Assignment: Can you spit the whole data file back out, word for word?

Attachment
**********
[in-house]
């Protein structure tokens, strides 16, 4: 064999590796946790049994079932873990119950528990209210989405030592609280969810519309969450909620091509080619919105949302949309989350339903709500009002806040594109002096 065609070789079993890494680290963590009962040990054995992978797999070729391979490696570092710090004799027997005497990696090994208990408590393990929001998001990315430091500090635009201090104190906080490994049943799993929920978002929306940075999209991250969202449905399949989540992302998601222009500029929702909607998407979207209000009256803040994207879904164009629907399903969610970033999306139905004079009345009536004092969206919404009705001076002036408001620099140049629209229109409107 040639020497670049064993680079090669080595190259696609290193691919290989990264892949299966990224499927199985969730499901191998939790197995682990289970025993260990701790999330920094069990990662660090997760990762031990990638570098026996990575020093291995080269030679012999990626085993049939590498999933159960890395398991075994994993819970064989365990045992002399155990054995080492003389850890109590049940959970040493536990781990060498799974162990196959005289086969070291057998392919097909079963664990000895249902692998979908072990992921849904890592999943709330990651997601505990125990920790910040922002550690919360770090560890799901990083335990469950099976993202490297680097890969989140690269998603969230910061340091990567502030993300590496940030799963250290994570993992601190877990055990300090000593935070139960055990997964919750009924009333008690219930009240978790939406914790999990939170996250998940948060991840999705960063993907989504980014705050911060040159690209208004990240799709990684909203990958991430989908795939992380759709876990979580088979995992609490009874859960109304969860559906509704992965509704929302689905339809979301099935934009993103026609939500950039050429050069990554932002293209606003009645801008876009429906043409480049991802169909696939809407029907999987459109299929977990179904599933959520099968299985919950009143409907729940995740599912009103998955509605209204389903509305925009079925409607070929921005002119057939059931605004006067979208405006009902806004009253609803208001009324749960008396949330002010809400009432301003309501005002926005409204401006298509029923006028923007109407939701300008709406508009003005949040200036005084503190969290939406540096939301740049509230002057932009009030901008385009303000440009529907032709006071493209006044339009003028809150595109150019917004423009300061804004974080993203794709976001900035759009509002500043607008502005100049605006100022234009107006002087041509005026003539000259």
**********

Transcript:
[in-house]
């Protein structure tokens, strides 16, 4: 064999590796946790049994079932873990119950528990209210989405030592609280969810519309969450909620091509080619919105949302949309989350339903709500009002806040594109002096 065609070789079993890494680290963590009962040990054995992978797999070729391979490696570092710090004799027997005497990696090994208990408590393990929001998001990315430091500090635009201090104190906080490994049943799993929920978002929306940075999209991250969202449905399949989540992302998601222009500029929702909607998407979207209000009256803040994207879904164009629907399903969610970033999306139905004079009345009536004092969206919404009705001076002036408001620099140049629209229109409107 040639020497670049064993680079090669080595190259696609290193691919290989990264892949299966990224499927199985969730499901191998939790197995682990289970025993260990701790999330920094069990990662660090997760990762031990990638570098026996990575020093291995080269030679012999990626085993049939590498999933159960890395398991075994994993819970064989365990045992002399155990054995080492003389850890109590049940959970040493536990781990060498799974162990196959005289086969070291057998392919097909079963664990000895249902692998979908072990992921849904890592999943709330990651997601505990125990920790910040922002550690919360770090560890799901990083335990469950099976993202490297680097890969989140690269998603969230910061340091990567502030993300590496940030799963250290994570993992601190877990055990300090000593935070139960055990997964919750009924009333008690219930009240978790939406914790999990939170996250998940948060991840999705960063993907989504980014705050911060040159690209208004990240799709990684909203990958991430989908795939992380759709876990979580088979995992609490009874859960109304969860559906509704992965509704929302689905339809979301099935934009993103026609939500950039050429050069990554932002293209606003009645801008876009429906043409480049991802169909696939809407029907999987459109299929977990179904599933959520099968299985919950009143409907729940995740599912009103998955509605209204389903509305925009079925409607070929921005002119057939059931605004006067979208405006009902806004009253609803208001009324749960008396949330002010809400009432301003309501005002926005409204401006298509029923006028923007109407939701300008709406508009003005949040200036005084503190969290939406540096939301740049509230002057932009009030901008385009303000440009529907032709006071493209006044339009003028809150595109150019917004423009300061804004974080993203794709976001900035759009509002500043607008502005100049605006100022234009107006002087041509005026003539000259």